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Talking About Spiritual Experience 

- Rev Dr Meg Gilley et al

After seeing the ghost of his father, Hamlet tells Horatio, ‘There are more things in heaven and earth, Horatio, than are dreamt of in your philosophy.’ [1]


Indeed.  People have all sorts of experiences that don’t make sense and cannot be explained by science or reason.  Very often, these events are experienced as spiritual, touching on matters beyond the everyday in ways that open up to other worlds, other dimensions, other possibilities, to the presence of God, angels or spirits, or to the presence of those who have died. This could be in terms of guidance, healing or supernatural promptings.


Anyone who conducts funerals will regularly come across accounts of the dying becoming aware of deceased relatives coming to meet them, or the bereaved who have had a comforting encounter with the person who has died.


These things happen.  They just do.  Even when there is no room for them in Science, Reason, or Philosophy.


People who have had these experiences often find it difficult to talk about them.  They doubt whether they will be believed or worry that they will be thought to be mad.  An impulse remains to talk about what has happened with someone they trust to make sense of what has happened and reflect on what this means.  People need to be heard, they need to be believed, and they need to find meaning.


Sometimes, people will approach a priest, minister, or a trusted leader in a church, to talk about their experience.  However, these approaches are not always welcomed.  The listener does not want to listen, is not willing to believe, and is unable to provide advice that satisfies and makes sense.  The person is left feeling belittled and unbelieved.  Their profound experience is dismissed as fantasy, or as an attempt to promote themselves spiritually.  Morton Kelsey recognised this problem in the 1970s [2], and things haven’t changed much in fifty years.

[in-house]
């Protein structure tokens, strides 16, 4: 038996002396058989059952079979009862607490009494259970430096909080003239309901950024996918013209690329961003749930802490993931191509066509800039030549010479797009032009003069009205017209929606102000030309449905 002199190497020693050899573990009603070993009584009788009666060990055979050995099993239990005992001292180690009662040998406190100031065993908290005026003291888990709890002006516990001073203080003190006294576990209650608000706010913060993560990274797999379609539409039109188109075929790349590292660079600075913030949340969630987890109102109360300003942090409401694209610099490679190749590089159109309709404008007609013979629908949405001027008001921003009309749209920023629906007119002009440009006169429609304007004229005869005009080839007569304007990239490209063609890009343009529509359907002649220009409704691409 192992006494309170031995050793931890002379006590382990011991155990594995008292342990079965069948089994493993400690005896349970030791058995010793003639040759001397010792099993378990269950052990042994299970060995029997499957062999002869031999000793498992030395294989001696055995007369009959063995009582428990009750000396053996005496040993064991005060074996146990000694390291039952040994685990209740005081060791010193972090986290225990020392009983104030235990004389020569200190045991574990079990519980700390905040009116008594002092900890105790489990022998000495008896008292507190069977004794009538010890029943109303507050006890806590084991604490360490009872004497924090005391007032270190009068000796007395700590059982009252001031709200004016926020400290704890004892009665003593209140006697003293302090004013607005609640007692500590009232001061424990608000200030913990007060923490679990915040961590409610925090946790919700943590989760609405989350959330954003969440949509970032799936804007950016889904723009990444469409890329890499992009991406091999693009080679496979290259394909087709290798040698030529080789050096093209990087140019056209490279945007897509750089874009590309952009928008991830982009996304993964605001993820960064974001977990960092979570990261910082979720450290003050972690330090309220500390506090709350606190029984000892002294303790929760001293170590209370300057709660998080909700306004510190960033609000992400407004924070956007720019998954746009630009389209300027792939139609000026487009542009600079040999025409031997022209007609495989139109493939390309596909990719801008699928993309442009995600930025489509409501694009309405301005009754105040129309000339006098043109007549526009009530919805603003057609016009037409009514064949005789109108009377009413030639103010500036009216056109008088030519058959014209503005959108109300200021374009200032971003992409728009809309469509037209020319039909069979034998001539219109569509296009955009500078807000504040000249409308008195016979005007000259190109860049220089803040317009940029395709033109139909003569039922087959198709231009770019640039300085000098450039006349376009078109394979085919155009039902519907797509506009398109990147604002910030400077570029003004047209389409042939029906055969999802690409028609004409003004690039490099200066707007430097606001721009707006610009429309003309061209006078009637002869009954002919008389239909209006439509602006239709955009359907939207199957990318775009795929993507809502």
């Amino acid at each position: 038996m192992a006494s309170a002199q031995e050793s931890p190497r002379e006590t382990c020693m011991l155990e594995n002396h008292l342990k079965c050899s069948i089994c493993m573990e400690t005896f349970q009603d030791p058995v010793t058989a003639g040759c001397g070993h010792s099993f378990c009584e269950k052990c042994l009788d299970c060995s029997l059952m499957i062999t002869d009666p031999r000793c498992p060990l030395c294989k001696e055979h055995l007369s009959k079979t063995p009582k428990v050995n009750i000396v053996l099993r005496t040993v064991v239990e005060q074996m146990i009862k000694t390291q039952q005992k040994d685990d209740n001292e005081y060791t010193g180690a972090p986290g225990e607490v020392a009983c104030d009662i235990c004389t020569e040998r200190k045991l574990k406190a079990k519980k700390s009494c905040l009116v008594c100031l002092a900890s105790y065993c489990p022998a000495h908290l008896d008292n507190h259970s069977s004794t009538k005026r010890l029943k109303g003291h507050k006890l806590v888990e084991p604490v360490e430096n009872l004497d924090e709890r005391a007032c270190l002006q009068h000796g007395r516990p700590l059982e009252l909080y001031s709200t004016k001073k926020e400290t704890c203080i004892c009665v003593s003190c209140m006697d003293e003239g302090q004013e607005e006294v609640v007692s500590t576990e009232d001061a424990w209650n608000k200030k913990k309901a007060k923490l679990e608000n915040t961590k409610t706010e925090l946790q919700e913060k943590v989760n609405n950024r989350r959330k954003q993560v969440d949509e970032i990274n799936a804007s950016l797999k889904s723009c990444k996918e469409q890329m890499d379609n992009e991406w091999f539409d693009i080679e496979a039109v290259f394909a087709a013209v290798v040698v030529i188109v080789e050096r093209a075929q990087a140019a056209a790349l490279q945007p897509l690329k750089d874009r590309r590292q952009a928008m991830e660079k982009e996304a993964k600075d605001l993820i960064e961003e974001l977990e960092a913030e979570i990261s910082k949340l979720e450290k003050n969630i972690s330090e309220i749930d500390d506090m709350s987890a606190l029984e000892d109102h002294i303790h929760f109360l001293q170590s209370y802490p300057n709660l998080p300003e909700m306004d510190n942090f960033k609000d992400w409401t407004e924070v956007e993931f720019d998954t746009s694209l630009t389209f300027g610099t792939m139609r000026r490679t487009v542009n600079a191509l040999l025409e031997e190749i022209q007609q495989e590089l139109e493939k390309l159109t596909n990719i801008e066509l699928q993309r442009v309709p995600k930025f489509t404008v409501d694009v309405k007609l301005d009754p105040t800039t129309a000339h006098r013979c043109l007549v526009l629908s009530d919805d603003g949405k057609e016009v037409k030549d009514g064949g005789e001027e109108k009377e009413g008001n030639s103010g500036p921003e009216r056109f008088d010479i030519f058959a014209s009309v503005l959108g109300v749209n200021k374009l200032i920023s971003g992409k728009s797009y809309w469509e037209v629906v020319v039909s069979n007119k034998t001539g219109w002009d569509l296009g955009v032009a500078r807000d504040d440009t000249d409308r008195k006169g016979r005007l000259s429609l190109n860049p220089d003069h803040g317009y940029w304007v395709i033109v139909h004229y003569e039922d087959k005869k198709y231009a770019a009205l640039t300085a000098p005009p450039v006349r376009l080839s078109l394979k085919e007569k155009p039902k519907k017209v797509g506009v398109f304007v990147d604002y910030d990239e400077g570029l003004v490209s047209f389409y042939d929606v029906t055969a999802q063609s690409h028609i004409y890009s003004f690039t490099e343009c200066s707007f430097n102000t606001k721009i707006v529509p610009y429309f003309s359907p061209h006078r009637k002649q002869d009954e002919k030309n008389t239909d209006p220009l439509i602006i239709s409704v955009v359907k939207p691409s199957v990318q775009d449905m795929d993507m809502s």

This book addresses this dilemma – how to listen to people who want to talk about their unearthly experiences in a way that helps them.  We will hear accounts of what happened when someone tried to talk to a priest about their spiritual experiences; look at the kind of things that people experience; investigate what the Bible has to say and how the Church has responded over the centuries; consider how negative responses might be experienced as spiritual abuse, and explore more positive approaches. Questions are provided at the end of each chapter, which can be used for personal reflection or as discussion points in a group. At the end of the book, there are suggestions for further reading, and information about the Churches Fellowship for Psychical and Spiritual Studies (CFPSS), which can offer information and support.


As Morton Kelsey observes:


These experiences can be integrated into the fabric of our religious lives, giving them more depth and completeness and excitement … [3]


This book is primarily intended for clergy, ministers, Christian counsellors and spiritual advisors who might be entrusted with accounts of unusual spiritual experiences and who want to respond in a helpful manner.



Meg Gilley

TASE Project Lead

Retired Anglican Priest

Author of Praying for the Dead


[1]  Shakespeare, Hamlet, Act 1, Scene 5, Line 168

[2]  Kelsey, Morton T., The Christian & the Supernatural, 1977, p. 20.

[3]  Morton Kelsey, ibid., p 143

The book will be available to pre-order in September.

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